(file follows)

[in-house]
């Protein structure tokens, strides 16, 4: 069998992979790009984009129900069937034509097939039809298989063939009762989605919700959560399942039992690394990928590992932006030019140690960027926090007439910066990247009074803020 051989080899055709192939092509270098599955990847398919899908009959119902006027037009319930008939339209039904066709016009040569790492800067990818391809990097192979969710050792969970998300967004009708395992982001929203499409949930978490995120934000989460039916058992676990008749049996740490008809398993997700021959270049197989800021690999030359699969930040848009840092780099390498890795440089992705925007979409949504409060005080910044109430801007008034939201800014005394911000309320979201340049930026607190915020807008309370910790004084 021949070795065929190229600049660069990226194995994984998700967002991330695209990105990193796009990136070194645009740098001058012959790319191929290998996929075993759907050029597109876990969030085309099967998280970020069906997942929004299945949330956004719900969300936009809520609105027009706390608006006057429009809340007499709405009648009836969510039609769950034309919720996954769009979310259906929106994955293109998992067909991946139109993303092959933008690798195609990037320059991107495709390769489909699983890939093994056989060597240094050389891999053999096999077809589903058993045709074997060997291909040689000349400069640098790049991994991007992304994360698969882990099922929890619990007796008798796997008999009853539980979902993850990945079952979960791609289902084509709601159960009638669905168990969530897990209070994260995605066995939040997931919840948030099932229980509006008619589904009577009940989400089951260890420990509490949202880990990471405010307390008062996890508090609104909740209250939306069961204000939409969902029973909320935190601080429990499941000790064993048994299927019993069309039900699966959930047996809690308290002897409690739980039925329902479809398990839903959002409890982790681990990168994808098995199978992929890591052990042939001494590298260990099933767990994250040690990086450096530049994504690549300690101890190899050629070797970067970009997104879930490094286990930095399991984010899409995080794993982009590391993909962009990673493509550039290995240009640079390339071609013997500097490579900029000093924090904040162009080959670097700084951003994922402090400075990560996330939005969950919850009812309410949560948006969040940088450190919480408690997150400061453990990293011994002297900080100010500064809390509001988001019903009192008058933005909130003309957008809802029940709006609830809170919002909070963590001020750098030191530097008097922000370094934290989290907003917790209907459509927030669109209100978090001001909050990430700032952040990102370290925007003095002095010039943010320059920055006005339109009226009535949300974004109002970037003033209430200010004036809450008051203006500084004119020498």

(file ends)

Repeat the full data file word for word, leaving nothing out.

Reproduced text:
[in-house]
């Protein structure tokens, strides 16, 4: 069998992979790009984009129900069937034509097939039809298989063939009762989605919700959560399942039992690394990928590992932006030019140690960027926090007439910066990247009074803020 051989080899055709192939092509270098599955990847398919899908009959119902006027037009319930008939339209039904066709016009040569790492800067990818391809990097192979969710050792969970998300967004009708395992982001929203499409949930978490995120934000989460039916058992676990008749049996740490008809398993997700021959270049197989800021690999030359699969930040848009840092780099390498890795440089992705925007979409949504409060005080910044109430801007008034939201800014005394911000309320979201340049930026607190915020807008309370910790004084 021949070795065929190229600049660069990226194995994984998700967002991330695209990105990193796009990136070194645009740098001058012959790319191929290998996929075993759907050029597109876990969030085309099967998280970020069906997942929004299945949330956004719900969300936009809520609105027009706390608006006057429009809340007499709405009648009836969510039609769950034309919720996954769009979310259906929106994955293109998992067909991946139109993303092959933008690798195609990037320059991107495709390769489909699983890939093994056989060597240094050389891999053999096999077809589903058993045709074997060997291909040689000349400069640098790049991994991007992304994360698969882990099922929890619990007796008798796997008999009853539980979902993850990945079952979960791609289902084509709601159960009638669905168990969530897990209070994260995605066995939040997931919840948030099932229980509006008619589904009577009940989400089951260890420990509490949202880990990471405010307390008062996890508090609104909740209250939306069961204000939409969902029973909320935190601080429990499941000790064993048994299927019993069309039900699966959930047996809690308290002897409690739980039925329902479809398990839903959002409890982790681990990168994808098995199978992929890591052990042939001494590298260990099933767990994250040690990086450096530049994504690549300690101890190899050629070797970067970009997104879930490094286990930095399991984010899409995080794993982009590391993909962009990673493509550039290995240009640079390339071609013997500097490579900029000093924090904040162009080959670097700084951003994922402090400075990560996330939005969950919850009812309410949560948006969040940088450190919480408690997150400061453990990293011994002297900080100010500064809390509001988001019903009192008058933005909130003309957008809802029940709006609830809170919002909070963590001020750098030191530097008097922000370094934290989290907003917790209907459509927030669109209100978090001001909050990430700032952040990102370290925007003095002095010039943010320059920055006005339109009226009535949300974004109002970037003033209430200010004036809450008051203006500084004119020498």